Lacan and Science

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The current volume represents an exciting collection of essays critically examining the relation between modern science and Lacanian psychoanalysis in approaching the question of mental suffering. Lacan & Science also tackles more widely the role and logic of scientific practice in general, taking as its focus psychic processes. Central themes that are explored from a variety of perspectives include the use of mathematics in Lacanian psychoalanysis, the importance of linguistics and Freud's text in Lacan's approach, and the central significance attached to ethics and the role of the subject. Constituting an invaluable addition to existing literature, this comprehensive volume offers a fresh insight into Lacan's conception of the subject and its implications to scientific practice and evidence.

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CHAPTER ONE: Theory and evidence in the Freudian field: from observation to structure

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Jason Glynos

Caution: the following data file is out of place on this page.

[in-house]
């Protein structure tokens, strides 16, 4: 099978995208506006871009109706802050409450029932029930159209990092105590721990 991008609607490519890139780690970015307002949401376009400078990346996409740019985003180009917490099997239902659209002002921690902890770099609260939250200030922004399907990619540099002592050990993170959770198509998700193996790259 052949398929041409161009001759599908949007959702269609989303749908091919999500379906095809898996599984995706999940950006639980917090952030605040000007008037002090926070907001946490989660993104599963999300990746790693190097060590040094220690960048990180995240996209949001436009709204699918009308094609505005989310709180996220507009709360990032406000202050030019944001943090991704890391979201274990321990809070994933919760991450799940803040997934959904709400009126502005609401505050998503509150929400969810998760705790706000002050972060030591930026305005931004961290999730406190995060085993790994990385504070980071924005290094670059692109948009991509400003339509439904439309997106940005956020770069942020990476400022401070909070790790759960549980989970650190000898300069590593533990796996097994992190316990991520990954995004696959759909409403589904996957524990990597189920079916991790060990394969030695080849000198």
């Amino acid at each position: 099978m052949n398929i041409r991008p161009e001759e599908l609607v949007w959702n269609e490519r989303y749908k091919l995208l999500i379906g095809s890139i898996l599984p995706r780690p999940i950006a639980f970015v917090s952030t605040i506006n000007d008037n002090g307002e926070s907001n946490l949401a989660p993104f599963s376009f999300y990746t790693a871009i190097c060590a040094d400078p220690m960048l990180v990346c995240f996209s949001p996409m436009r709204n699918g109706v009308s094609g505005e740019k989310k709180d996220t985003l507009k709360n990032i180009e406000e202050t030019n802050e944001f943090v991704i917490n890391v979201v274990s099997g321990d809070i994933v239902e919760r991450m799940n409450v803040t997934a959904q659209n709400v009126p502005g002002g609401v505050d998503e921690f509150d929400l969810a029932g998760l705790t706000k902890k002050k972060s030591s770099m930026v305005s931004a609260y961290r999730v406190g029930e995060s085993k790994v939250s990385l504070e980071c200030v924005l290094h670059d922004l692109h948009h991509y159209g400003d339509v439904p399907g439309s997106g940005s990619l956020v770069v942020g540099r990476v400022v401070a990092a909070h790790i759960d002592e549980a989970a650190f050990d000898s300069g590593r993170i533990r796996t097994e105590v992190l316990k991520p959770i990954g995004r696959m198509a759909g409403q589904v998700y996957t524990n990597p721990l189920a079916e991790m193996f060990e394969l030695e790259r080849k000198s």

There can be little doubt that today, at the dawn of the new millennium, modern scientific discourse occupies a privileged position within the horizon of our everyday experience. It is a position it has occupied since at least the middle of the 19th century; and it would not be exaggerating too much to claim that science—both natural and social—exercises a de facto monopoly over truth in contemporary institutional and popular practices. Just think of the batteries of expert advisors installed in governments and corporations. Witness how modern advertizing relies not only on offering us ever-new products that take advantage of the latest scientific advances but also on the scientific establishment’s seal of approval, its guarantee. Science books, ranging from evolutionary biology, to genetics, to physics and mathematics, enjoy unprecedented popularity. Even those of a devout religious persuasion do not hesitate to invoke science in bolstering the credibility of claims proffered in sacred texts. The fact that we now live in a so-called risk society—wherein science no longer merely seeks to protect us from risks but becomes the very source of risks2 —does not threaten its hegemonic grip. Nor do the “acronymically” designated crises implicating scientific expert knowledge directly (BSE, GMO, etc.)—crises which cannot but stoke the fires of environmentalism (“ludditic”, deep, holistic, mystical, etc.). Even if science appears to have suffered a bit in the popular imaginary, it remains the case that the very detection and regulation of risks created by new science-driven technologies relies on science itself. Institutional and popular faith in science effectively remains intact; and when it suffers set-backs, such faith is merely displaced on to the future, just as it was in the early days of 17th century scientific revolution.3 We are told that, soon, science will provide us with the necessary knowledge, procedures, and products, that will finally put an end to civilization’s discontents, satisfy our desires, and usher in an era of Hollywood happiness. Or maybe not so soon. In the meantime we are advised to take out insurance, whether private or public. In other words, natural scientists refer us to their younger siblings, the actuaries, while they concentrate on pushing back the boundaries of knowledge—a knowledge whose exponential, multidirectional, and virtually uncontrollable expansion is fast becoming a typical feature of today’s capitalist liberal democratic societies.